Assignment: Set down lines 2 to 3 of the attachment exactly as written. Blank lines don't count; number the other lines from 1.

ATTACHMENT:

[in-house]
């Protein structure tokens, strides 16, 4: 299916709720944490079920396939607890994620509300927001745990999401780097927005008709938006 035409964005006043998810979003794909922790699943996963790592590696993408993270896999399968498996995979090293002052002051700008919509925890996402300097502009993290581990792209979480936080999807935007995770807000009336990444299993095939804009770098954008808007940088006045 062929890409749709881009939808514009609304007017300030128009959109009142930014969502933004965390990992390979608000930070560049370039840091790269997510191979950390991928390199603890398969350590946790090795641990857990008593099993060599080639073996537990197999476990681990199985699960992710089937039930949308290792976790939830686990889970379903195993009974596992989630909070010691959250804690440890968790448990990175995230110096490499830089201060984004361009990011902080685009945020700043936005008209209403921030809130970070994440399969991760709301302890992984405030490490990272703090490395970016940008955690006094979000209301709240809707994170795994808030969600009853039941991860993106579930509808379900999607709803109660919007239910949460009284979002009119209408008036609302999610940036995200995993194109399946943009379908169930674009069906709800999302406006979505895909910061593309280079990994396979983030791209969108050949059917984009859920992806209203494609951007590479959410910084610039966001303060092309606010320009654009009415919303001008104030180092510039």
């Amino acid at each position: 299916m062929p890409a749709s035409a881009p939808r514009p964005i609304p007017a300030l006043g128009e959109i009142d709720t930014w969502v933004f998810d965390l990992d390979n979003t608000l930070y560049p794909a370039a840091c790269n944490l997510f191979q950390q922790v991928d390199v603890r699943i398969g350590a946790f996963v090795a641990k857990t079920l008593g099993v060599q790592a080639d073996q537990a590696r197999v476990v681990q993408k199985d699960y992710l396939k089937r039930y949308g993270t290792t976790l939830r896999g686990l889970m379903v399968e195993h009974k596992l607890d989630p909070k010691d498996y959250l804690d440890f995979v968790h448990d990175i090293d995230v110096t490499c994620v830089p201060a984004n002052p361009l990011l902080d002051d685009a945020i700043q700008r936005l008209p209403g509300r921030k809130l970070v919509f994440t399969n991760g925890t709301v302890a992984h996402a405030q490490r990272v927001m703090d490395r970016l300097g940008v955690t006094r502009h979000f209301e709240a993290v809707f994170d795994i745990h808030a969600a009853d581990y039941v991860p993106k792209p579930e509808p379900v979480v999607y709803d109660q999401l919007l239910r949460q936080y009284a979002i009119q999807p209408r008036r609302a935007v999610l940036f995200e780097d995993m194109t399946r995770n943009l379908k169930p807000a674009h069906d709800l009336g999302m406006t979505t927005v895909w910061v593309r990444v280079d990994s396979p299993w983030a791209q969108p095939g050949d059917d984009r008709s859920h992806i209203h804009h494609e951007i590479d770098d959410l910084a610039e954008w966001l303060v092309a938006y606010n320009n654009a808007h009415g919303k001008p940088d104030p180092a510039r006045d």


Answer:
């Protein structure tokens, strides 16, 4: 299916709720944490079920396939607890994620509300927001745990999401780097927005008709938006 035409964005006043998810979003794909922790699943996963790592590696993408993270896999399968498996995979090293002052002051700008919509925890996402300097502009993290581990792209979480936080999807935007995770807000009336990444299993095939804009770098954008808007940088006045 062929890409749709881009939808514009609304007017300030128009959109009142930014969502933004965390990992390979608000930070560049370039840091790269997510191979950390991928390199603890398969350590946790090795641990857990008593099993060599080639073996537990197999476990681990199985699960992710089937039930949308290792976790939830686990889970379903195993009974596992989630909070010691959250804690440890968790448990990175995230110096490499830089201060984004361009990011902080685009945020700043936005008209209403921030809130970070994440399969991760709301302890992984405030490490990272703090490395970016940008955690006094979000209301709240809707994170795994808030969600009853039941991860993106579930509808379900999607709803109660919007239910949460009284979002009119209408008036609302999610940036995200995993194109399946943009379908169930674009069906709800999302406006979505895909910061593309280079990994396979983030791209969108050949059917984009859920992806209203494609951007590479959410910084610039966001303060092309606010320009654009009415919303001008104030180092510039």
């Amino acid at each position: 299916m062929p890409a749709s035409a881009p939808r514009p964005i609304p007017a300030l006043g128009e959109i009142d709720t930014w969502v933004f998810d965390l990992d390979n979003t608000l930070y560049p794909a370039a840091c790269n944490l997510f191979q950390q922790v991928d390199v603890r699943i398969g350590a946790f996963v090795a641990k857990t079920l008593g099993v060599q790592a080639d073996q537990a590696r197999v476990v681990q993408k199985d699960y992710l396939k089937r039930y949308g993270t290792t976790l939830r896999g686990l889970m379903v399968e195993h009974k596992l607890d989630p909070k010691d498996y959250l804690d440890f995979v968790h448990d990175i090293d995230v110096t490499c994620v830089p201060a984004n002052p361009l990011l902080d002051d685009a945020i700043q700008r936005l008209p209403g509300r921030k809130l970070v919509f994440t399969n991760g925890t709301v302890a992984h996402a405030q490490r990272v927001m703090d490395r970016l300097g940008v955690t006094r502009h979000f209301e709240a993290v809707f994170d795994i745990h808030a969600a009853d581990y039941v991860p993106k792209p579930e509808p379900v979480v999607y709803d109660q999401l919007l239910r949460q936080y009284a979002i009119q999807p209408r008036r609302a935007v999610l940036f995200e780097d995993m194109t399946r995770n943009l379908k169930p807000a674009h069906d709800l009336g999302m406006t979505t927005v895909w910061v593309r990444v280079d990994s396979p299993w983030a791209q969108p095939g050949d059917d984009r008709s859920h992806i209203h804009h494609e951007i590479d770098d959410l910084a610039e954008w966001l303060v092309a938006y606010n320009n654009a808007h009415g919303k001008p940088d104030p180092a510039r006045d």